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Former PA minister released from Israeli custody

July 26, 2009 9:43 P.M. (Updated: July 28, 2009 4:34 P.M.)
Jerusalem - Ma'an - Israel's Interior Ministry on Sunday issued an order preventing former Minister of Jerusalem Affairs Hatim Abdul Qader from approaching an area in East Jerusalem for 15 days.

The former official was detained earlier on Sunday, apparently while trying to block more attacks on a home that had earlier been ransacked by a group of rightist settlers.

The order says that Abdul Qader must not approach property allegedly owned by Arieh King, the leader of a local settler group in the occupied city, who accused the official of attacking him and destroying property in the As-Salam neighborhood.

Abdul Qader was interrogated for eight hours at an Israeli police station on Salah Ad-Din Street in East Jerusalem before he was transferred to the Russian compound detention center for questioning by Israel's Shabak intelligence service. He said he refused to answer questions, and was ultimately released for this reason.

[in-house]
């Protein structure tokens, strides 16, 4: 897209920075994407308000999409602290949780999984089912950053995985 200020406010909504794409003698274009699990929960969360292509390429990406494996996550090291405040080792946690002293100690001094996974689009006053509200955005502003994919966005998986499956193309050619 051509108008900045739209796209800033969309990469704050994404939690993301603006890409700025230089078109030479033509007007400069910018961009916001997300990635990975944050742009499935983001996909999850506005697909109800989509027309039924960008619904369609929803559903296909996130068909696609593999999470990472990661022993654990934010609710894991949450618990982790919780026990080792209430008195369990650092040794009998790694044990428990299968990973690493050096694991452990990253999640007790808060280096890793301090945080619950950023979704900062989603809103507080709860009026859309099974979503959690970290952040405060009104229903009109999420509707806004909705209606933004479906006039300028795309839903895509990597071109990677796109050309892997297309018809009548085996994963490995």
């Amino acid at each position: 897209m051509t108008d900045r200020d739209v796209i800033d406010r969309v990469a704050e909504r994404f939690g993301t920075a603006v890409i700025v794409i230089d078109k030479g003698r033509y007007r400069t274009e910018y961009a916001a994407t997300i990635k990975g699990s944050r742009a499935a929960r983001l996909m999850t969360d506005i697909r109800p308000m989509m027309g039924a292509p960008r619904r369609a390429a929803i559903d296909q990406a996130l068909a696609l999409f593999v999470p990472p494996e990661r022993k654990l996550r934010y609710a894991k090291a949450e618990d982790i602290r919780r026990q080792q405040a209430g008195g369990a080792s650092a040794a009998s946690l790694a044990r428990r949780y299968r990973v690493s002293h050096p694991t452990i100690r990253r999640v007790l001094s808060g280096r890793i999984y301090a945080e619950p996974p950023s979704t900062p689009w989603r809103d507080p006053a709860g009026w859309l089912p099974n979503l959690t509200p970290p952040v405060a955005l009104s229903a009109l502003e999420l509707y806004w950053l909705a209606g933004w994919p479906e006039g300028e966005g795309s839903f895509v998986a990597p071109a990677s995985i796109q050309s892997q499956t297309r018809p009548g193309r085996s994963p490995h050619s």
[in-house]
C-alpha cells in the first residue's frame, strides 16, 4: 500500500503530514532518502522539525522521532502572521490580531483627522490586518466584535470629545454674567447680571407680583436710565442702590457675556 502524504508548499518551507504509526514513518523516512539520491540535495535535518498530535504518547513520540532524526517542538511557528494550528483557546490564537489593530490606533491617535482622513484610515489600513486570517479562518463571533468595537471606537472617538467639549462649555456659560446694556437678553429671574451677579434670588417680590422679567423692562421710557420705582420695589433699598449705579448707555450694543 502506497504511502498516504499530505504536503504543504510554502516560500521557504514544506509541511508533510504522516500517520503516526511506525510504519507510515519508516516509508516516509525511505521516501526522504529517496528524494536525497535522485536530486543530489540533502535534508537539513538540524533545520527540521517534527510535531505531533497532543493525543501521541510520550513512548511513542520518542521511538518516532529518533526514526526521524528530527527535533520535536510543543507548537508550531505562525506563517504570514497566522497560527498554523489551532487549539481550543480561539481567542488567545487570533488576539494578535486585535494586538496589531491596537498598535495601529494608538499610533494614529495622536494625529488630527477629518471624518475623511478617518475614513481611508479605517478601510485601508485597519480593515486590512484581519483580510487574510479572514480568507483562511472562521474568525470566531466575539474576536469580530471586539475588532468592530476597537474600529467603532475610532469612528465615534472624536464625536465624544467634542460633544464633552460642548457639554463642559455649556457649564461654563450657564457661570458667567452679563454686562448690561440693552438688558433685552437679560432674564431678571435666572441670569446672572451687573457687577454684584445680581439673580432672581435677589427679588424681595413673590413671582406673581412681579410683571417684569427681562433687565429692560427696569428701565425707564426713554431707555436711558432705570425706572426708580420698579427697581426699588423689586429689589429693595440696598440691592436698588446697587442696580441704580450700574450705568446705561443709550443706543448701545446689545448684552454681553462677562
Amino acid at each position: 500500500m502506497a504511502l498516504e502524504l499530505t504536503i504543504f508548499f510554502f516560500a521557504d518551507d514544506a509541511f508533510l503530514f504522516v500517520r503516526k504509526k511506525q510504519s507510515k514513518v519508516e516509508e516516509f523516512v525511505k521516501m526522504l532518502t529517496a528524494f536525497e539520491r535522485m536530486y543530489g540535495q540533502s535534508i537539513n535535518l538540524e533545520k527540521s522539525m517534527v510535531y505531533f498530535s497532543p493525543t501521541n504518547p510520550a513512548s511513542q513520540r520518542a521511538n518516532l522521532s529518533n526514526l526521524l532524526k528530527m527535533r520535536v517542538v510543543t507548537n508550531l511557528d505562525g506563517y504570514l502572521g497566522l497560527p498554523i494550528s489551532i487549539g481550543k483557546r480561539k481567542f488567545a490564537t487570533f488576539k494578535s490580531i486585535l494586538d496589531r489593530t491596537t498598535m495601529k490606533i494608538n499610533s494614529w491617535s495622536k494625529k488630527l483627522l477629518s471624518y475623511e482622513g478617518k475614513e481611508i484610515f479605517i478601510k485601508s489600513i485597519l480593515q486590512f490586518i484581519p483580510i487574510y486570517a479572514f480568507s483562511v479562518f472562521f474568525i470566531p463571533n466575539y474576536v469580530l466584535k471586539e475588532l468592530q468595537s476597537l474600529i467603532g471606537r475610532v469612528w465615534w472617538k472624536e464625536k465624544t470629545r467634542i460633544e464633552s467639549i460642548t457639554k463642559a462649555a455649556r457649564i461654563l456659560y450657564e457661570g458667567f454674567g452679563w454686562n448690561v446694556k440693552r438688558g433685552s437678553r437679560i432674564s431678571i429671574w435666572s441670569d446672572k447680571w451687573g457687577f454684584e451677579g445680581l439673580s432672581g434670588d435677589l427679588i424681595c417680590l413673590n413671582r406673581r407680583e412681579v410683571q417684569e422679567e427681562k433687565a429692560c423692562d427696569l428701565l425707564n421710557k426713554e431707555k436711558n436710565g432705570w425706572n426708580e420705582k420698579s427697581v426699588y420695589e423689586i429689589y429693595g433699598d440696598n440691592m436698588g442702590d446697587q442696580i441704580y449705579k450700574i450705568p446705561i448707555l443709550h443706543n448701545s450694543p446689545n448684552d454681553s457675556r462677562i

The Fatah-affiliated official insisted that the arrest and ban was an arbitrary decision, which he said was aimed at keeping Palestinian figures from hotspots in East Jerusalem. Nevertheless he vowed to continue defending Palestinian residents there.

Another Palestinian and eight foreign solidarity activists were also detained by Israeli forces operating in the area when, according to Ma'an's correspondent, they tried to prevent settlers and police from occupying the home of Darwish Hijazi.

Three of the internationals were identified in a statement to Ma'an as two American nationals and one from the United Kingdom. There was no word on the other five internationals allegedly seized.

A number of local residents reportedly sat on the road leading to the home in an effort to stop Israeli bulldozers moving near the house, and several protesters were injured, according to witnesses.

Dimitri Diliani, spokesman for Fatah in Jerusalem, and Abdul Qader were quoted as saying that residents were adamant about preventing settlers from occupying the Hijazi home.

Diliani added that dozens of Fatah activists had meanwhile managed to expel a group of settlers from a nearby piece of land, while Israeli police nonetheless brought backup forces and threatened to arrest protesters who refused to leave the area.
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